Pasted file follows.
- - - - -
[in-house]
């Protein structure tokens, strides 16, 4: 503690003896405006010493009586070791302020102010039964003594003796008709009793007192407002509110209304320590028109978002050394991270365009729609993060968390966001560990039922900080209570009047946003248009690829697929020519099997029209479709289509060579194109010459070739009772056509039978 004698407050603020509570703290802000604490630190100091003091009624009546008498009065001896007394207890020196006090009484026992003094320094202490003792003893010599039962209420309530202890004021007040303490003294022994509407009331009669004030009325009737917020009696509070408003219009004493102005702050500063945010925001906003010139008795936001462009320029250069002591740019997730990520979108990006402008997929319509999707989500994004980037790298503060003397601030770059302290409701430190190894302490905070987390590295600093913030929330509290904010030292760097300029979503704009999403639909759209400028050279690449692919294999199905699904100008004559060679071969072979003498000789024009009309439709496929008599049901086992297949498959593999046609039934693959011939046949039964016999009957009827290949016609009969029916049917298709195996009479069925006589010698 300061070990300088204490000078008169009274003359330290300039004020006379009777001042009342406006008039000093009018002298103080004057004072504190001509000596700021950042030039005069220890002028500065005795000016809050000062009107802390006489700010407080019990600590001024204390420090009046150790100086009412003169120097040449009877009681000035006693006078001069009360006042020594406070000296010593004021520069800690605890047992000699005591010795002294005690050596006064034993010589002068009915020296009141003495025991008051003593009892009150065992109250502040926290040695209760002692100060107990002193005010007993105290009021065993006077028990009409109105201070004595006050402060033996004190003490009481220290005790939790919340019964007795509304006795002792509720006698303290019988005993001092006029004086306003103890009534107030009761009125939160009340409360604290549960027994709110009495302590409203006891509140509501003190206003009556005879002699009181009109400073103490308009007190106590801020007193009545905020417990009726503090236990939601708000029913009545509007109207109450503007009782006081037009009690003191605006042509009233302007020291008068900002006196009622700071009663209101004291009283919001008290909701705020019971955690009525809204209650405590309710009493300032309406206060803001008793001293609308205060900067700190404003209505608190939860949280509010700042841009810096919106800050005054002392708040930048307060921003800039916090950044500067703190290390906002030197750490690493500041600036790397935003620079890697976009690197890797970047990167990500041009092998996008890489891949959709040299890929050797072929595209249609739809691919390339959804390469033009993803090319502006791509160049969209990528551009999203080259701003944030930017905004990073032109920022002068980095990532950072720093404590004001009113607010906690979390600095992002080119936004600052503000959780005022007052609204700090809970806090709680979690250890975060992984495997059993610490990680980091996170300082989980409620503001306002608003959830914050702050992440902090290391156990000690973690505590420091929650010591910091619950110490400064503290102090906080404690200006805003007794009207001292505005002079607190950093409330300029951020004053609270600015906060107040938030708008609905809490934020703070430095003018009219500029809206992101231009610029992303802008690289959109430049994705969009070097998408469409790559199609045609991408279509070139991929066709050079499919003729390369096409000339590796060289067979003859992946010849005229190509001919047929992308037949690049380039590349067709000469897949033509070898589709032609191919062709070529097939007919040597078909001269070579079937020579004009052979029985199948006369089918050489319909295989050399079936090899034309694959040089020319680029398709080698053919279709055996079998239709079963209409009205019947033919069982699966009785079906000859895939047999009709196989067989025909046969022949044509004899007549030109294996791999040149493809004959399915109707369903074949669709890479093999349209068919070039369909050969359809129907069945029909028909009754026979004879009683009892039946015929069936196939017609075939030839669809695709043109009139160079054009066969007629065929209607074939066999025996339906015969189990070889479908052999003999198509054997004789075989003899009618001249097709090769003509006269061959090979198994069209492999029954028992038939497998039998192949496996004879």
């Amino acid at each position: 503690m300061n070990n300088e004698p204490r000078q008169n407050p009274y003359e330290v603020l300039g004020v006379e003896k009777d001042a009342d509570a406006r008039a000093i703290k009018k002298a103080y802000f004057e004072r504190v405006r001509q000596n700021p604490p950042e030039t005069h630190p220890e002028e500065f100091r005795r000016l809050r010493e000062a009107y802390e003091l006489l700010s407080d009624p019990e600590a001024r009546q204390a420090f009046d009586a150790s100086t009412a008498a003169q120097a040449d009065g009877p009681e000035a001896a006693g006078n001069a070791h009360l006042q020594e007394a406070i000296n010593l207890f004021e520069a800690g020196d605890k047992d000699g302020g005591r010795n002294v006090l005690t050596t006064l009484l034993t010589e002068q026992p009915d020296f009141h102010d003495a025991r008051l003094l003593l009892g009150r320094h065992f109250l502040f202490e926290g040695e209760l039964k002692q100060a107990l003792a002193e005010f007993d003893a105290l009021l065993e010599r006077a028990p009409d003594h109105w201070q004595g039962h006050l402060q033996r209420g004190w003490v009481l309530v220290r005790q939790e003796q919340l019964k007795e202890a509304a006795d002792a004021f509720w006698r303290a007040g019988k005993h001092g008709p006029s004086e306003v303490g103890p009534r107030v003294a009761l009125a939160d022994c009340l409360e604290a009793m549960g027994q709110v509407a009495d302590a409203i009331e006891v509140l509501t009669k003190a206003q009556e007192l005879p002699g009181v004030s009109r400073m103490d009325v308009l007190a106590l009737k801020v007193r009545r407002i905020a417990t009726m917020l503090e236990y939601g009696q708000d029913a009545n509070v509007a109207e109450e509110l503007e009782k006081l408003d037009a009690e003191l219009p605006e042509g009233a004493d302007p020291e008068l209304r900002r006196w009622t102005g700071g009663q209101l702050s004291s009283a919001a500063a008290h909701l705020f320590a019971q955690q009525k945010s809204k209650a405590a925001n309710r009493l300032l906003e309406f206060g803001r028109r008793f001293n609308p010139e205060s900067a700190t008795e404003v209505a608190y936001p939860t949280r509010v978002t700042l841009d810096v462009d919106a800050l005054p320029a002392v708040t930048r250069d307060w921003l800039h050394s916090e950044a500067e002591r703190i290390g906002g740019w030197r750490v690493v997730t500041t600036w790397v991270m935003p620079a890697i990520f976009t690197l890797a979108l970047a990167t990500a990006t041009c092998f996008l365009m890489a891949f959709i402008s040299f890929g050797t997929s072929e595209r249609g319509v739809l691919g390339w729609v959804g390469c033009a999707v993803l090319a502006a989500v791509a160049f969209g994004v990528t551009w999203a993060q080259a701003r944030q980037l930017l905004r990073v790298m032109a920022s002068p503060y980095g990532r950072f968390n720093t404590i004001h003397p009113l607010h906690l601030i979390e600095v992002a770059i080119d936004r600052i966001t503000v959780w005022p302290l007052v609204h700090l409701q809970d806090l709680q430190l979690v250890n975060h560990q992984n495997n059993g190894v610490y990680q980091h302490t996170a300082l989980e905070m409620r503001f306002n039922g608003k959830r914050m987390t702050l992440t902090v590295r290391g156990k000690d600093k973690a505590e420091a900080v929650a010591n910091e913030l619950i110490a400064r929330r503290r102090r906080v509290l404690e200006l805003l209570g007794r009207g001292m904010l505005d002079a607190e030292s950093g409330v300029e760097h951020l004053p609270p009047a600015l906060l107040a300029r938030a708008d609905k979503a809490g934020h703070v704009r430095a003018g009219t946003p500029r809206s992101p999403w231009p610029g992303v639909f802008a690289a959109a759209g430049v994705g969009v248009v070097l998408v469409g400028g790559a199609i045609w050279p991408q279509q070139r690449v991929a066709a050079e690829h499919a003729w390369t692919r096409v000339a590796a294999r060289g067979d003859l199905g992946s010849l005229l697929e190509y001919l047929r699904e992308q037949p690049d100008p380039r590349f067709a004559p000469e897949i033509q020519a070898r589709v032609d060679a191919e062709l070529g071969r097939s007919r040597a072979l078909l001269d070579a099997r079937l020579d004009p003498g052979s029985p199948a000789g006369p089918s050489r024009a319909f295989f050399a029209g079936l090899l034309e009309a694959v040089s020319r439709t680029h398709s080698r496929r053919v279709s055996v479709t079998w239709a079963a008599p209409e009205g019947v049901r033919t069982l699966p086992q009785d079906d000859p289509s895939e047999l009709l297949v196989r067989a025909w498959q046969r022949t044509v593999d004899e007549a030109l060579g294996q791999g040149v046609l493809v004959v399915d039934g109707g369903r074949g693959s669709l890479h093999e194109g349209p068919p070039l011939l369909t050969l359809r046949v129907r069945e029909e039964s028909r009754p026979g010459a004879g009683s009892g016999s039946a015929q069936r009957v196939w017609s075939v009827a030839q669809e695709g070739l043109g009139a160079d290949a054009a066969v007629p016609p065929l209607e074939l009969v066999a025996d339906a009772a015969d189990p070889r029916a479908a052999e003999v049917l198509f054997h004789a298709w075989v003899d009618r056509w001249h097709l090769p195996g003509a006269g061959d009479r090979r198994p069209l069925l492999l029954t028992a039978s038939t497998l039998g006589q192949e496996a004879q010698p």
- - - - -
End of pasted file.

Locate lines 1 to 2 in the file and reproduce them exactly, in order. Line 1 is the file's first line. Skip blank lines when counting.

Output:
[in-house]
């Protein structure tokens, strides 16, 4: 503690003896405006010493009586070791302020102010039964003594003796008709009793007192407002509110209304320590028109978002050394991270365009729609993060968390966001560990039922900080209570009047946003248009690829697929020519099997029209479709289509060579194109010459070739009772056509039978 004698407050603020509570703290802000604490630190100091003091009624009546008498009065001896007394207890020196006090009484026992003094320094202490003792003893010599039962209420309530202890004021007040303490003294022994509407009331009669004030009325009737917020009696509070408003219009004493102005702050500063945010925001906003010139008795936001462009320029250069002591740019997730990520979108990006402008997929319509999707989500994004980037790298503060003397601030770059302290409701430190190894302490905070987390590295600093913030929330509290904010030292760097300029979503704009999403639909759209400028050279690449692919294999199905699904100008004559060679071969072979003498000789024009009309439709496929008599049901086992297949498959593999046609039934693959011939046949039964016999009957009827290949016609009969029916049917298709195996009479069925006589010698 300061070990300088204490000078008169009274003359330290300039004020006379009777001042009342406006008039000093009018002298103080004057004072504190001509000596700021950042030039005069220890002028500065005795000016809050000062009107802390006489700010407080019990600590001024204390420090009046150790100086009412003169120097040449009877009681000035006693006078001069009360006042020594406070000296010593004021520069800690605890047992000699005591010795002294005690050596006064034993010589002068009915020296009141003495025991008051003593009892009150065992109250502040926290040695209760002692100060107990002193005010007993105290009021065993006077028990009409109105201070004595006050402060033996004190003490009481220290005790939790919340019964007795509304006795002792509720006698303290019988005993001092006029004086306003103890009534107030009761009125939160009340409360604290549960027994709110009495302590409203006891509140509501003190206003009556005879002699009181009109400073103490308009007190106590801020007193009545905020417990009726503090236990939601708000029913009545509007109207109450503007009782006081037009009690003191605006042509009233302007020291008068900002006196009622700071009663209101004291009283919001008290909701705020019971955690009525809204209650405590309710009493300032309406206060803001008793001293609308205060900067700190404003209505608190939860949280509010700042841009810096919106800050005054002392708040930048307060921003800039916090950044500067703190290390906002030197750490690493500041600036790397935003620079890697976009690197890797970047990167990500041009092998996008890489891949959709040299890929050797072929595209249609739809691919390339959804390469033009993803090319502006791509160049969209990528551009999203080259701003944030930017905004990073032109920022002068980095990532950072720093404590004001009113607010906690979390600095992002080119936004600052503000959780005022007052609204700090809970806090709680979690250890975060992984495997059993610490990680980091996170300082989980409620503001306002608003959830914050702050992440902090290391156990000690973690505590420091929650010591910091619950110490400064503290102090906080404690200006805003007794009207001292505005002079607190950093409330300029951020004053609270600015906060107040938030708008609905809490934020703070430095003018009219500029809206992101231009610029992303802008690289959109430049994705969009070097998408469409790559199609045609991408279509070139991929066709050079499919003729390369096409000339590796060289067979003859992946010849005229190509001919047929992308037949690049380039590349067709000469897949033509070898589709032609191919062709070529097939007919040597078909001269070579079937020579004009052979029985199948006369089918050489319909295989050399079936090899034309694959040089020319680029398709080698053919279709055996079998239709079963209409009205019947033919069982699966009785079906000859895939047999009709196989067989025909046969022949044509004899007549030109294996791999040149493809004959399915109707369903074949669709890479093999349209068919070039369909050969359809129907069945029909028909009754026979004879009683009892039946015929069936196939017609075939030839669809695709043109009139160079054009066969007629065929209607074939066999025996339906015969189990070889479908052999003999198509054997004789075989003899009618001249097709090769003509006269061959090979198994069209492999029954028992038939497998039998192949496996004879």